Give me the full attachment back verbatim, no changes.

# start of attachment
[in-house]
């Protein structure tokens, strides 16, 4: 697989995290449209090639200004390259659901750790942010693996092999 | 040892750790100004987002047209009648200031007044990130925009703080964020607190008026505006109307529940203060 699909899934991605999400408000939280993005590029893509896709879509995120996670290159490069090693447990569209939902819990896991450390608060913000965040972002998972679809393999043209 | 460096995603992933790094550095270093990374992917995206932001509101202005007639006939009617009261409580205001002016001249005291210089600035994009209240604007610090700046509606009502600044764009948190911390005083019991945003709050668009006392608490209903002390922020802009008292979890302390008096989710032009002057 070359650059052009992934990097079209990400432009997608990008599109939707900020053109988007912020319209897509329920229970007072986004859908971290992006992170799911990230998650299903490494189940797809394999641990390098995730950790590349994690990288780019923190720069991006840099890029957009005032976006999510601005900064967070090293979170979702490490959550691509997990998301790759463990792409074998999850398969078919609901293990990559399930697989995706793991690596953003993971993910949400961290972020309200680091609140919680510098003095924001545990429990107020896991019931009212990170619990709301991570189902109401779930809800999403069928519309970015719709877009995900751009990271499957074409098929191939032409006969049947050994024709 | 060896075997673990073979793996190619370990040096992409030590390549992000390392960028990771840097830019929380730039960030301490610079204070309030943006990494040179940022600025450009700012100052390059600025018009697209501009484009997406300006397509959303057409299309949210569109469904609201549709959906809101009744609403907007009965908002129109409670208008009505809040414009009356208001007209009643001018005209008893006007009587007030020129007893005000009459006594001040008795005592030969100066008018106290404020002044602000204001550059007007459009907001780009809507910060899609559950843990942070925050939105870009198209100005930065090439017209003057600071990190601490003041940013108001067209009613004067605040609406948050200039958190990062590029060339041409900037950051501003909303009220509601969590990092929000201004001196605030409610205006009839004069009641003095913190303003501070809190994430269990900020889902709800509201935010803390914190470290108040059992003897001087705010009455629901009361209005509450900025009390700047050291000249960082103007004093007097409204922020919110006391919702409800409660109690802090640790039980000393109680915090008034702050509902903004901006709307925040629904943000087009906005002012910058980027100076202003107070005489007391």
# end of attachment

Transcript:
[in-house]
């Protein structure tokens, strides 16, 4: 697989995290449209090639200004390259659901750790942010693996092999 | 040892750790100004987002047209009648200031007044990130925009703080964020607190008026505006109307529940203060 699909899934991605999400408000939280993005590029893509896709879509995120996670290159490069090693447990569209939902819990896991450390608060913000965040972002998972679809393999043209 | 460096995603992933790094550095270093990374992917995206932001509101202005007639006939009617009261409580205001002016001249005291210089600035994009209240604007610090700046509606009502600044764009948190911390005083019991945003709050668009006392608490209903002390922020802009008292979890302390008096989710032009002057 070359650059052009992934990097079209990400432009997608990008599109939707900020053109988007912020319209897509329920229970007072986004859908971290992006992170799911990230998650299903490494189940797809394999641990390098995730950790590349994690990288780019923190720069991006840099890029957009005032976006999510601005900064967070090293979170979702490490959550691509997990998301790759463990792409074998999850398969078919609901293990990559399930697989995706793991690596953003993971993910949400961290972020309200680091609140919680510098003095924001545990429990107020896991019931009212990170619990709301991570189902109401779930809800999403069928519309970015719709877009995900751009990271499957074409098929191939032409006969049947050994024709 | 060896075997673990073979793996190619370990040096992409030590390549992000390392960028990771840097830019929380730039960030301490610079204070309030943006990494040179940022600025450009700012100052390059600025018009697209501009484009997406300006397509959303057409299309949210569109469904609201549709959906809101009744609403907007009965908002129109409670208008009505809040414009009356208001007209009643001018005209008893006007009587007030020129007893005000009459006594001040008795005592030969100066008018106290404020002044602000204001550059007007459009907001780009809507910060899609559950843990942070925050939105870009198209100005930065090439017209003057600071990190601490003041940013108001067209009613004067605040609406948050200039958190990062590029060339041409900037950051501003909303009220509601969590990092929000201004001196605030409610205006009839004069009641003095913190303003501070809190994430269990900020889902709800509201935010803390914190470290108040059992003897001087705010009455629901009361209005509450900025009390700047050291000249960082103007004093007097409204922020919110006391919702409800409660109690802090640790039980000393109680915090008034702050509902903004901006709307925040629904943000087009906005002012910058980027100076202003107070005489007391």